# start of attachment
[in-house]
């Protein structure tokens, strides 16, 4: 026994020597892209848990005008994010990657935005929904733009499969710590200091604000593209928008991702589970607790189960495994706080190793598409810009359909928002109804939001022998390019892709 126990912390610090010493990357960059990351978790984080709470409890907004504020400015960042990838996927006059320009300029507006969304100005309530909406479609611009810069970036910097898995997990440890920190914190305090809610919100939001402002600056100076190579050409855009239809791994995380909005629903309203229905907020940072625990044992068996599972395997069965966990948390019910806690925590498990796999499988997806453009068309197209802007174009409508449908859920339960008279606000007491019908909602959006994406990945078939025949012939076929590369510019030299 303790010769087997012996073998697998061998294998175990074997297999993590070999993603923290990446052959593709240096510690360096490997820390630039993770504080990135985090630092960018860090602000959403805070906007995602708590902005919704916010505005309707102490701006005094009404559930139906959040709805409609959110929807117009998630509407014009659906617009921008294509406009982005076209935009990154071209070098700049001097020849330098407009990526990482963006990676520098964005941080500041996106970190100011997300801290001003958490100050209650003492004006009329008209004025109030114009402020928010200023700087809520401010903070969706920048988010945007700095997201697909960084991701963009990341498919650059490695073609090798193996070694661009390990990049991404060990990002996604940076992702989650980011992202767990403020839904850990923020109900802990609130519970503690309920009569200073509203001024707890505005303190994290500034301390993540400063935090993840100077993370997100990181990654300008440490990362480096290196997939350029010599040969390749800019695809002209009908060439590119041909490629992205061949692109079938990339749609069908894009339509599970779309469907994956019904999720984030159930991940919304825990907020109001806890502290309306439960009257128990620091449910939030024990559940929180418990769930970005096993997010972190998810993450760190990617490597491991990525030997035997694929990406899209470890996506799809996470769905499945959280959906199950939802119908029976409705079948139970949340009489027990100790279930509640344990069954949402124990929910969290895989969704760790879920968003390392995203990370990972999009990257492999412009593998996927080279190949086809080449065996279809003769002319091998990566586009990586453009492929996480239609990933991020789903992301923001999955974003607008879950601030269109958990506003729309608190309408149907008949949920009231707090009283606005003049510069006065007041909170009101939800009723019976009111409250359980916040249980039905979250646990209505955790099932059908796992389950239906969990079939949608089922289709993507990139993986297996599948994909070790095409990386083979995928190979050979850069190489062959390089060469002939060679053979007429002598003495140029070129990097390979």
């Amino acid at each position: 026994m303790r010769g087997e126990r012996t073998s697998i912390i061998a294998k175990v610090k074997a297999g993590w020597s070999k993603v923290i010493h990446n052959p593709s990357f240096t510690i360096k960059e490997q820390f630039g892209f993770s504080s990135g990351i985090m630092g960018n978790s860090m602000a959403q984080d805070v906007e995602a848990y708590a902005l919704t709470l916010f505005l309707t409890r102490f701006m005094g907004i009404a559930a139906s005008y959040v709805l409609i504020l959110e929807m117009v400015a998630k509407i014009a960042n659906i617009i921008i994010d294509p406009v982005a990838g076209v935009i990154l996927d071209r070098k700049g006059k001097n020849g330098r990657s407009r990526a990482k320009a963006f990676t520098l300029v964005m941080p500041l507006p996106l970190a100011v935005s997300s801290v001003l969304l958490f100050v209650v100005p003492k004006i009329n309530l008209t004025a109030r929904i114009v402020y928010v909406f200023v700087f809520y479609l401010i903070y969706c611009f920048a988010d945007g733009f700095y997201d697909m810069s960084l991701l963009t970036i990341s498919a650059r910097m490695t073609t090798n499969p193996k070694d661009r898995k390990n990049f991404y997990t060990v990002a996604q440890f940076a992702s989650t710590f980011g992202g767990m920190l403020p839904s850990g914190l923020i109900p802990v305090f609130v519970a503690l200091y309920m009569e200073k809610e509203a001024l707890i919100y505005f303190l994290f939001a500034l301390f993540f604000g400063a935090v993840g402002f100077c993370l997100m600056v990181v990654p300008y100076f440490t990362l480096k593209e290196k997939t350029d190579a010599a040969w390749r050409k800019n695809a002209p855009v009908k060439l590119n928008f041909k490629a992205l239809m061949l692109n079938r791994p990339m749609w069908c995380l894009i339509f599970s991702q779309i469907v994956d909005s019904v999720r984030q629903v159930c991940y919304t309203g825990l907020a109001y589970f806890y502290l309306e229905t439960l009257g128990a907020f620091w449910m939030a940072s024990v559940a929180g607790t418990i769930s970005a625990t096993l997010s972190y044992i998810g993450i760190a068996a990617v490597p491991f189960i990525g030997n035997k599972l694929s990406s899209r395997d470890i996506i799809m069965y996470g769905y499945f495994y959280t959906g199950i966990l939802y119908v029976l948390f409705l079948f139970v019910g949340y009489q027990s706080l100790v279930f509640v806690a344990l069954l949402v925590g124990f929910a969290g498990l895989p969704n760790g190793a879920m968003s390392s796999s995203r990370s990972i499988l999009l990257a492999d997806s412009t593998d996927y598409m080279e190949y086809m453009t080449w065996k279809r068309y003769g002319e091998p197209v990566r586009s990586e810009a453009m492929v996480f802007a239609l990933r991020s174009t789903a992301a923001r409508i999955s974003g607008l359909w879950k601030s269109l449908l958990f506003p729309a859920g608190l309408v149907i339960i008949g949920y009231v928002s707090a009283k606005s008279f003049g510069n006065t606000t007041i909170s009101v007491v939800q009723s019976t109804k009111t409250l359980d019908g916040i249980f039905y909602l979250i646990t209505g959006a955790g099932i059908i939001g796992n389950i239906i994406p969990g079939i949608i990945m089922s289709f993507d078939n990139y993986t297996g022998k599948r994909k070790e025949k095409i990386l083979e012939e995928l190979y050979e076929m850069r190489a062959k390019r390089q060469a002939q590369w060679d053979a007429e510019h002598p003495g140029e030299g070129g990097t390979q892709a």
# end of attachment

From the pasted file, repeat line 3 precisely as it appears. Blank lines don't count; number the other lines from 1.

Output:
């Amino acid at each position: 026994m303790r010769g087997e126990r012996t073998s697998i912390i061998a294998k175990v610090k074997a297999g993590w020597s070999k993603v923290i010493h990446n052959p593709s990357f240096t510690i360096k960059e490997q820390f630039g892209f993770s504080s990135g990351i985090m630092g960018n978790s860090m602000a959403q984080d805070v906007e995602a848990y708590a902005l919704t709470l916010f505005l309707t409890r102490f701006m005094g907004i009404a559930a139906s005008y959040v709805l409609i504020l959110e929807m117009v400015a998630k509407i014009a960042n659906i617009i921008i994010d294509p406009v982005a990838g076209v935009i990154l996927d071209r070098k700049g006059k001097n020849g330098r990657s407009r990526a990482k320009a963006f990676t520098l300029v964005m941080p500041l507006p996106l970190a100011v935005s997300s801290v001003l969304l958490f100050v209650v100005p003492k004006i009329n309530l008209t004025a109030r929904i114009v402020y928010v909406f200023v700087f809520y479609l401010i903070y969706c611009f920048a988010d945007g733009f700095y997201d697909m810069s960084l991701l963009t970036i990341s498919a650059r910097m490695t073609t090798n499969p193996k070694d661009r898995k390990n990049f991404y997990t060990v990002a996604q440890f940076a992702s989650t710590f980011g992202g767990m920190l403020p839904s850990g914190l923020i109900p802990v305090f609130v519970a503690l200091y309920m009569e200073k809610e509203a001024l707890i919100y505005f303190l994290f939001a500034l301390f993540f604000g400063a935090v993840g402002f100077c993370l997100m600056v990181v990654p300008y100076f440490t990362l480096k593209e290196k997939t350029d190579a010599a040969w390749r050409k800019n695809a002209p855009v009908k060439l590119n928008f041909k490629a992205l239809m061949l692109n079938r791994p990339m749609w069908c995380l894009i339509f599970s991702q779309i469907v994956d909005s019904v999720r984030q629903v159930c991940y919304t309203g825990l907020a109001y589970f806890y502290l309306e229905t439960l009257g128990a907020f620091w449910m939030a940072s024990v559940a929180g607790t418990i769930s970005a625990t096993l997010s972190y044992i998810g993450i760190a068996a990617v490597p491991f189960i990525g030997n035997k599972l694929s990406s899209r395997d470890i996506i799809m069965y996470g769905y499945f495994y959280t959906g199950i966990l939802y119908v029976l948390f409705l079948f139970v019910g949340y009489q027990s706080l100790v279930f509640v806690a344990l069954l949402v925590g124990f929910a969290g498990l895989p969704n760790g190793a879920m968003s390392s796999s995203r990370s990972i499988l999009l990257a492999d997806s412009t593998d996927y598409m080279e190949y086809m453009t080449w065996k279809r068309y003769g002319e091998p197209v990566r586009s990586e810009a453009m492929v996480f802007a239609l990933r991020s174009t789903a992301a923001r409508i999955s974003g607008l359909w879950k601030s269109l449908l958990f506003p729309a859920g608190l309408v149907i339960i008949g949920y009231v928002s707090a009283k606005s008279f003049g510069n006065t606000t007041i909170s009101v007491v939800q009723s019976t109804k009111t409250l359980d019908g916040i249980f039905y909602l979250i646990t209505g959006a955790g099932i059908i939001g796992n389950i239906i994406p969990g079939i949608i990945m089922s289709f993507d078939n990139y993986t297996g022998k599948r994909k070790e025949k095409i990386l083979e012939e995928l190979y050979e076929m850069r190489a062959k390019r390089q060469a002939q590369w060679d053979a007429e510019h002598p003495g140029e030299g070129g990097t390979q892709a």